1. Multi-Master replication: In this setup, we have more than one master database and one or more slaves. The masters receive write operations, and then the changes are synced to the other databases. A load balancer distributes the traffic to the masters.

  2. Master-Master(Peer-to-peer) replication: All the databases acts as both a master and a slave, the data is replicated across all nodes in a peer-to-peer fashion.

  3. One-Way Replication: In this type of replication, data is replicated from a master database to one or more slave databases in one direction only. This is useful for backup and reporting purposes. It is also known as data mirroring, where complete backups are maintained in the case where the primary database fails. Mirrors act as hot standby databases.

Advantages of database replication

  1. High Availability - Your system will remain available if your primary database fails.

  2. Improved Scalability—The traffic is distributed to the replicas, so the system can, therefore, effectively handle a surge in traffic.

  3. Lower latency—Database replication can improve latency by reducing the time it takes to access data. When data is replicated to multiple databases, it can be accessed from a database geographically closer to the user, reducing the time it takes to access the data.

  4. Disaster recovery: Database replication can create a disaster recovery site in a separate location. In a disaster, the replicated data can restore operations quickly.

Disadvantages of database replication

  1. Complexity: Database replication can be complex to set up and maintain, especially for multi-master replication scenarios. Configuration, management, and monitoring can require additional resources and expertise.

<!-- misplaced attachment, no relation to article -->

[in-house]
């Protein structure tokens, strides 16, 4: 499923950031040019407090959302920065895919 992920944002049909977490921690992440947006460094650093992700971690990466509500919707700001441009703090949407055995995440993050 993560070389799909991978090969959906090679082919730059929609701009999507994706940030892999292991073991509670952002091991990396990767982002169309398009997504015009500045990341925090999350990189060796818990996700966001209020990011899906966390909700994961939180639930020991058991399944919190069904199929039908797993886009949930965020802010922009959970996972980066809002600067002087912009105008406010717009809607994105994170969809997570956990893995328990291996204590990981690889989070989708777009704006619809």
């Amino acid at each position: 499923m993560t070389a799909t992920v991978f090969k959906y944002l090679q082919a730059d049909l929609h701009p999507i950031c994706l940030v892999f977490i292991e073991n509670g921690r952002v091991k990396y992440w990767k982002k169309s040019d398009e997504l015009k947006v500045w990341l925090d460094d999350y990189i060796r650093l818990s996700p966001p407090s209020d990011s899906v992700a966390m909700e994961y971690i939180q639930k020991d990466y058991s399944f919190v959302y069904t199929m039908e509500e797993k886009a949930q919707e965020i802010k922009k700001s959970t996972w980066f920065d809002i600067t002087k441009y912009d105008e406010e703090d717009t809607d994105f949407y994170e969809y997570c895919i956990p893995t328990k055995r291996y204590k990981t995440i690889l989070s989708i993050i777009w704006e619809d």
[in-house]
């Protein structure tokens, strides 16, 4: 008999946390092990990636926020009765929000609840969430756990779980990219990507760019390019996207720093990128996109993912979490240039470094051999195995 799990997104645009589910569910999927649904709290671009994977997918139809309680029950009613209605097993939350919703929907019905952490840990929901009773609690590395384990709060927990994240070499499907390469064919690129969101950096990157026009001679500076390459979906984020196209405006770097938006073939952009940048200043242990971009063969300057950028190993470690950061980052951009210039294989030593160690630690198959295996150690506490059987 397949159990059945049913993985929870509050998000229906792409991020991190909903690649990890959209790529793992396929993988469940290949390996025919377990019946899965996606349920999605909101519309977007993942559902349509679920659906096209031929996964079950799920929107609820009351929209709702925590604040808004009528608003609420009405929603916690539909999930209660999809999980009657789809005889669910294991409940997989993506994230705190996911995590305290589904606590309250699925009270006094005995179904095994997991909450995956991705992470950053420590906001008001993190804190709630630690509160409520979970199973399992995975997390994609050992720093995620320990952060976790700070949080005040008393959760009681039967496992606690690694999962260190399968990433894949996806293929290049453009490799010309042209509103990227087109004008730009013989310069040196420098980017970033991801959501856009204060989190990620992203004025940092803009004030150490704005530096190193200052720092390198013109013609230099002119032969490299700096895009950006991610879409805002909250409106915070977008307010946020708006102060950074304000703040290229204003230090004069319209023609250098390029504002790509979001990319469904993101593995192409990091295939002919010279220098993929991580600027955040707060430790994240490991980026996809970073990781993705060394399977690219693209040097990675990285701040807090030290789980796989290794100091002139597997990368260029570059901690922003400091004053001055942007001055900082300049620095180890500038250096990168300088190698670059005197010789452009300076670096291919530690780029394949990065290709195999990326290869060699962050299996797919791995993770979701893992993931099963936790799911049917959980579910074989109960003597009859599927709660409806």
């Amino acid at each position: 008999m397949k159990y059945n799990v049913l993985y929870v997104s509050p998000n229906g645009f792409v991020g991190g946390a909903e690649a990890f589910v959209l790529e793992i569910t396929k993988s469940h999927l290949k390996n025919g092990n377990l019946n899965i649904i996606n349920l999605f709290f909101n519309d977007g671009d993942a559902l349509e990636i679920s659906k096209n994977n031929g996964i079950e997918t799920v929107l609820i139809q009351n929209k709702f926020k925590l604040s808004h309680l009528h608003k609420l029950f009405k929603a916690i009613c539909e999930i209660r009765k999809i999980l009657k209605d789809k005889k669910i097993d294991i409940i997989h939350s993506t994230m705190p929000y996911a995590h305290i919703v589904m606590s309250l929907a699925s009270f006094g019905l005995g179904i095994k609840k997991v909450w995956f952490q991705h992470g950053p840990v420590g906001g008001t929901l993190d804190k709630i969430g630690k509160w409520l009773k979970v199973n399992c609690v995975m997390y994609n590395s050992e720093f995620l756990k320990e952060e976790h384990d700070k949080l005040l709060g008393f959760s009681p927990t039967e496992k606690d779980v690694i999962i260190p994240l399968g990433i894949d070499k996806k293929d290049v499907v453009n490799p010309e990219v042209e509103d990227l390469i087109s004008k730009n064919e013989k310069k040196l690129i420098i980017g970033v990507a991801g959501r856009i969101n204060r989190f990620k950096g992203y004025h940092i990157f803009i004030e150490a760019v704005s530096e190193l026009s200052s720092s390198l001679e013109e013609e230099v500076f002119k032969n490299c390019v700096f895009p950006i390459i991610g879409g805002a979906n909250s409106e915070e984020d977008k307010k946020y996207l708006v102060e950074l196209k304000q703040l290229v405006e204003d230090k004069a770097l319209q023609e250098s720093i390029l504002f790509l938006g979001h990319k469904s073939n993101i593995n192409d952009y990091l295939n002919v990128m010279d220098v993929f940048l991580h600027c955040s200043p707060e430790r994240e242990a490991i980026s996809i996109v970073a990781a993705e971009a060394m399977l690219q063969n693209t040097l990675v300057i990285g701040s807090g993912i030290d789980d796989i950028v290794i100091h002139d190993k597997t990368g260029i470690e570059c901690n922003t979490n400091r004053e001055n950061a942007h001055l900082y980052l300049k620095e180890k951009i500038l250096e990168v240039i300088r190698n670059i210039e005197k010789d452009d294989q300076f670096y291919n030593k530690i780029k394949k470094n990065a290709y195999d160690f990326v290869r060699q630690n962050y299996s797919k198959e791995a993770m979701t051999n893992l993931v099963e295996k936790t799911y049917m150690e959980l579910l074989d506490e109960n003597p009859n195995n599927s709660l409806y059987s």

2. Consistency: With replication, there is a risk of inconsistent data if updates are made to different database copies simultaneously. This can lead to conflicts that need to be resolved.

  3. Performance impact: Replication can have a performance impact on the database, especially during heavy write operations. This is because each update needs to be propagated to all the replicas, which can cause delays and increase system load.

  4. Cost: Replication can require additional hardware and software licenses, increasing costs. Maintaining multiple copies of the data can also require additional storage and bandwidth.

  5. Security: Replication can increase the risk of data breaches or other security issues. Each copy of the data is a potential target for attacks, so additional security measures may be required to protect the replicated databases.

Database replication aims to provide redundancy and fault tolerance in case of hardware or software failure.

It also improves application performance by reducing the load on the primary database server and distributing read requests across multiple replicas, improving your application performance, scalability, and availability.

Additionally, replication can be used for data mirroring, where complete backups are maintained when the primary database fails.

That will be all for this week. I like to keep this newsletter short.

Today, I discussed Database Replication, how it works, and the types, advantages, and disadvantages of database replication.

Next week, I will start exploring Database Sharding.